Medical Surgical Kidney transplant vs Biopsy #4

Question

While caring for a postoperative kidney transplant client, the nurse observes gross hematuria and clots in the client’s urine. Which action by the nurse is best?

Answers

  1. Irrigate the clots.
    • Rationale:

      This answer is not correct because the provider should be notified of gross hematuria or clots at once. An order is always required by the provider to irrigate the bladder due to the risks of irrigation.

  2. Palpate the bladder.
    • Rationale:

      This answer is not correct because bladder palpation is not indicated after a kidney transplant since hemodialysis is usually performed until adequate kidney function is established. Urine output usually begins right away if the donor was living.

  3. Remove the Foley.
    • Rationale:

      This answer is not correct since the first action of the nurse should be to contact the provider. Then in order to remove the Foley catheter, an order would need to be obtained.

  4. Notify the physician.
    • Rationale:

      This answer is correct because notifying the physician of these findings is important since gross hematuria or clots in the urine can indicate a complication. An immunosuppressed client with gross hematuria post-kidney transplant could be at risk for an infection or rejection of the graft. Also, blood clots can block the ureter and cause urine to back up and damage the kidney.

Overview

Gross hematuria or blood clots in urine after kidney transplantation needs to be addressed by the physician immediately. This could be a sign of rejection or if a clot blocks the ureter, damage to the kidney can be a consequence.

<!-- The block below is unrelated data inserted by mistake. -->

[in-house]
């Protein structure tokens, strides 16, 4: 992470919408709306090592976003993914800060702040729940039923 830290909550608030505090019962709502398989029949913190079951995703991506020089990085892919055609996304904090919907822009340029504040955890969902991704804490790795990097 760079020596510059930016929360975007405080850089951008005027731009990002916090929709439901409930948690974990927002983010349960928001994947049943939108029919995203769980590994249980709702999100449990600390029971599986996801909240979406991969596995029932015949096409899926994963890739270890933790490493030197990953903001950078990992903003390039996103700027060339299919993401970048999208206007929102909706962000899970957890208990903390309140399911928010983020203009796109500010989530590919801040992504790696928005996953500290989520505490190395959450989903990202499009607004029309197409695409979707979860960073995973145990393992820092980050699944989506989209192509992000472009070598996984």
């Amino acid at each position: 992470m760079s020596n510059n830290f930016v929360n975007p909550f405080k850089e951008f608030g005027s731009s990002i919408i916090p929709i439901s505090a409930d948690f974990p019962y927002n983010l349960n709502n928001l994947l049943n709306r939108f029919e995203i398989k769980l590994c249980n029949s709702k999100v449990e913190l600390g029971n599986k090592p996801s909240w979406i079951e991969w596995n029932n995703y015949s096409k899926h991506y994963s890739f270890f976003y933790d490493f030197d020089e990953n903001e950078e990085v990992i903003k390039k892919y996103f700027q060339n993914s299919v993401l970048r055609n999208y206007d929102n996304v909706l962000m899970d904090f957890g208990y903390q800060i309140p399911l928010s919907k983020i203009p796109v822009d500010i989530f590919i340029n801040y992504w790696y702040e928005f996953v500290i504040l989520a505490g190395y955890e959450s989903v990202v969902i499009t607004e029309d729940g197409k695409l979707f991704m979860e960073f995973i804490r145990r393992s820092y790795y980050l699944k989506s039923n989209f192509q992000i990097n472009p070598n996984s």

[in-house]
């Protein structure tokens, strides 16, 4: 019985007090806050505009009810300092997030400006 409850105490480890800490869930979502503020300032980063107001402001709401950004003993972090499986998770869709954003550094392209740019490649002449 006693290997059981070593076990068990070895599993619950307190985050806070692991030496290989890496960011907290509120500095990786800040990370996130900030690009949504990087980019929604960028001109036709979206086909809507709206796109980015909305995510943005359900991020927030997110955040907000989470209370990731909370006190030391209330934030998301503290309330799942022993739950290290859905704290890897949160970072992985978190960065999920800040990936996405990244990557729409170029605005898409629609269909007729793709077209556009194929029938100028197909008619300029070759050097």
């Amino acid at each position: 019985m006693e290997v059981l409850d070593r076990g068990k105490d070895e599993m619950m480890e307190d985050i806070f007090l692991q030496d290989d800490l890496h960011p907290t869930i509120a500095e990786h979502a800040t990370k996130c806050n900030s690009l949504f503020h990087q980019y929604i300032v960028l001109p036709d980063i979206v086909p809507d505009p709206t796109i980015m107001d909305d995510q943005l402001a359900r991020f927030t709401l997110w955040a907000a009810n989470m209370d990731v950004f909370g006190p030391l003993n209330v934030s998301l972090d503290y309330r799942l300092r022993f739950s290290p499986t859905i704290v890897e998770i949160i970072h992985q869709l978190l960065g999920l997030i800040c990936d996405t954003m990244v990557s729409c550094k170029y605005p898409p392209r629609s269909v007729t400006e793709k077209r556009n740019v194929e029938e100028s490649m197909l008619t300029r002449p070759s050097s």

Explanation

Learning Outcomes

An immunosuppressed client with gross hematuria post-kidney transplant could be at risk for an infection or rejection of the graft. Also, blood clots can block the ureter and cause urine to back up and damage the kidney. For these reasons, it is important for the nurse to notify the physician if gross hematuria or clots are observed. The bladder should not be irrigated unless there is an order from the provider to do so. This is also true for the removal of a Foley catheter. Palpating the bladder is unnecessary due to post-kidney transplant, hemodialysis is performed until adequate renal function is established. Typically urine output begins immediately if the donor was living and in several days with a cadaver kidney.

Test Taking Tip

Have knowledge of when it is most appropriate to alert the provider of changes in your client’s condition and whether these changes are critical or noncritical.

Video Rationale